Reef-Friendly Sunscreens

by Shelbi Favre
Sunscreen tips

We all know how important sunscreen is to the protection of our skin, but when you slather yourself in SPF 30, here’s what you may not know: Your sunscreen may be unintentionally causing damage to the environment—namely, the ocean’s coral reefs.

According to the Environmental Working Group (, 25 percent of the sunscreen you apply washes off the skin and into the water within 20 minutes. Some 25 to 60 million bottles worth of sunscreen chemicals wash off into coral reef areas every year. And, you don’t even need to be in the ocean to cause coral reef damage. If you wear sunscreen in your daily life, and wash it off in the shower, your sunscreen can end up back in the ocean via wastewater through your shower drain.

The National Park Service explains that while coral reefs make up less than one percent of the ocean floor, they are one of its most diverse ecosystems, as they are home to almost one million species of ocean life. Common chemicals in sunscreen—and ones to avoid, such as butylparaben, octocrylene, octinoxate, 4MBC and oxybenzone—can “awaken coral viruses,” according to the National Park Service, causing the coral to “[become] sick and expel their life-giving algae.” As a result of no longer having those algae, the coral reef can become white and die.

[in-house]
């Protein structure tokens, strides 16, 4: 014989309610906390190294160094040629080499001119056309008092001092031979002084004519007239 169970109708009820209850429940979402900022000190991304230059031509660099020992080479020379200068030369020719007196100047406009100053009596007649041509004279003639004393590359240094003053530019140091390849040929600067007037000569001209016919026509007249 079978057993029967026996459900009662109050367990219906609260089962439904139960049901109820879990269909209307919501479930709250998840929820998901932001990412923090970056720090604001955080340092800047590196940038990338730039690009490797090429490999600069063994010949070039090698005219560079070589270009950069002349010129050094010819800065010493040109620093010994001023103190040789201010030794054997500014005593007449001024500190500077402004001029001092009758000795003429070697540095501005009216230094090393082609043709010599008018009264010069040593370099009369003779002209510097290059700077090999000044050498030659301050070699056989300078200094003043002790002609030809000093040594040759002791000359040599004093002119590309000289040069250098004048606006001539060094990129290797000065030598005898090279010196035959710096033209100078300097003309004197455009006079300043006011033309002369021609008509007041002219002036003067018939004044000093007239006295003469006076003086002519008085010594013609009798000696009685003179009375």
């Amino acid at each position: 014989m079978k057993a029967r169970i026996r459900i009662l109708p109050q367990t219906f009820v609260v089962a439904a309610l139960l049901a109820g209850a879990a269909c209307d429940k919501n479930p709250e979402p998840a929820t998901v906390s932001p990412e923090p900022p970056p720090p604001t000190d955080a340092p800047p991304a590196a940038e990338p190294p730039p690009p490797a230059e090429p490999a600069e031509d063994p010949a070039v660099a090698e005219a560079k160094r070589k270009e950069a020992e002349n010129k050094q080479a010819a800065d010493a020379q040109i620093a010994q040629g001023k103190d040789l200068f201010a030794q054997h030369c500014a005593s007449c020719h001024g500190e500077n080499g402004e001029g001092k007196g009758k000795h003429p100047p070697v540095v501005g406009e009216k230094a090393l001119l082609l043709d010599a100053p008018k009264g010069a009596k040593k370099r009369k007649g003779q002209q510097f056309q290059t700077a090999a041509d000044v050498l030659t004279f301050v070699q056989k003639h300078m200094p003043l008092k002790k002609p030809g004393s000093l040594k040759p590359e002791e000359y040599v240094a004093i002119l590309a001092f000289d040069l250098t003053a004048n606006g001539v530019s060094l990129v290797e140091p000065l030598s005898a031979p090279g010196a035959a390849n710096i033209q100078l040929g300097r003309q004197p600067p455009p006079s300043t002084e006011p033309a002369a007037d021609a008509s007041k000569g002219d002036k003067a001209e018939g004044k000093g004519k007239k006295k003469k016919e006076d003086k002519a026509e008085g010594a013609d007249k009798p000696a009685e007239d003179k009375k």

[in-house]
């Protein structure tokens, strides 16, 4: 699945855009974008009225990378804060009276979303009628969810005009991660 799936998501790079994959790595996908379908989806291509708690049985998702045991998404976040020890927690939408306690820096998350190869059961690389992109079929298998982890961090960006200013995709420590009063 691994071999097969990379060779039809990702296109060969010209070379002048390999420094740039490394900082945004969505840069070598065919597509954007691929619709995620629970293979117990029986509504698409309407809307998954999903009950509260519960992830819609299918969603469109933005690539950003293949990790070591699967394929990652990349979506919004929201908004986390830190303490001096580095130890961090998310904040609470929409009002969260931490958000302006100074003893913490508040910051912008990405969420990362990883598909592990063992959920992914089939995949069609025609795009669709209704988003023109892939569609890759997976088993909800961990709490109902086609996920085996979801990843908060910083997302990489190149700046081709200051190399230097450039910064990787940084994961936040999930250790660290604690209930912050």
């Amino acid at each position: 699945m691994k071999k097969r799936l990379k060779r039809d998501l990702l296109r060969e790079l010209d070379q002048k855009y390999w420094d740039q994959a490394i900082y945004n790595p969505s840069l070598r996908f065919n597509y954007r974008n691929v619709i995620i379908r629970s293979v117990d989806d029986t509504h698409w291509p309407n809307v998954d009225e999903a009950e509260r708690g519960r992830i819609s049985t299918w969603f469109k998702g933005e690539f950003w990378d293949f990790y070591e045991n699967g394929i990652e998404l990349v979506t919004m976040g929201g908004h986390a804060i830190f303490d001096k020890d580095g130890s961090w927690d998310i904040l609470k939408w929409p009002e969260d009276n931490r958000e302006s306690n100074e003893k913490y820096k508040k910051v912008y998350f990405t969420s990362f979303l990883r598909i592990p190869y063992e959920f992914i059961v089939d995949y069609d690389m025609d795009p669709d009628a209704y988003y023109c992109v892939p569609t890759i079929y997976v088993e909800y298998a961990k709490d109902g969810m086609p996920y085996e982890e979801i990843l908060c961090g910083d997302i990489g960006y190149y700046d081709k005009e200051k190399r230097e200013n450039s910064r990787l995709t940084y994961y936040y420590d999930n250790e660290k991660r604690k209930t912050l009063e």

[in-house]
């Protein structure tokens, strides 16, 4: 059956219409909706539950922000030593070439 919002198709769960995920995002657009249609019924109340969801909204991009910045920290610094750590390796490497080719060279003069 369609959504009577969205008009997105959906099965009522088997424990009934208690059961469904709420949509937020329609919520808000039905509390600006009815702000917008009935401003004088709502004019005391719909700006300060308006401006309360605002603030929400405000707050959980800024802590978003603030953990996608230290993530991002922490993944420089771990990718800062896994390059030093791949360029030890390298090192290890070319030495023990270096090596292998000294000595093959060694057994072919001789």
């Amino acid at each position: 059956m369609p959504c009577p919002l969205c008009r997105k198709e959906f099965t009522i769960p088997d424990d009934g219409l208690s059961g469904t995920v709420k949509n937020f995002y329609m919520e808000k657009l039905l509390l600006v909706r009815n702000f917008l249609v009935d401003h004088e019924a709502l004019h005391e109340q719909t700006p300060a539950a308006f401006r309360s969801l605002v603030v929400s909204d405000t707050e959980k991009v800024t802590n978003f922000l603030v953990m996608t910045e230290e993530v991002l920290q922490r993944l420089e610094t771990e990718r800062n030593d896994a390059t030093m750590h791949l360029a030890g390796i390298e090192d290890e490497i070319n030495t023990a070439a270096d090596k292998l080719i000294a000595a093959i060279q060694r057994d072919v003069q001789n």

According to a study published in Archives of Environmental Contamination and Toxicology, oxybenzone, the main reef-killing chemical culprit in sunscreen, causes DNA and endocrine damage in coral reefs, leading to death. Almost a quarter of the ocean’s species make their homes in the reefs, and as the reefs die, they would end up homeless.

Unfortunately, there is no independent certification to guarantee that a sunscreen is completely harmless to the coral reefs, though some sunscreens may claim to be “reef-safe” or “reef-friendly.” But like the words, “natural” and “nontoxic,” according to the EWG, “reef-friendly” claims are unregulated and don’t actually mean much.

You will need to read the ingredient label to know what to avoid. Look for sunscreens with active ingredients titanium oxide or zinc oxide instead of the chemical versions. These are also the only two ingredients that offer full-spectrum protection from UVA and UVB rays and, according to the National Parks Service, have not been found harmful to corals.

The best thing we can do, both for our skin and the environment, is cover up more and only apply sunscreen to exposed skin—i.e., wear wet suits and long-sleeved shirts during long days spent boating, snorkeling, surfing—to minimize our exposure.

Try: Erbaviva Sunscreen SPF 30,; Eco Lips SPF 15 Lip Balm,; Eminence Organic Skincare Tropical Vanilla Body Sunscreen SPF 32,; Babo Botanicals SPF 30 Clear Zinc Sunscreen Lotion,

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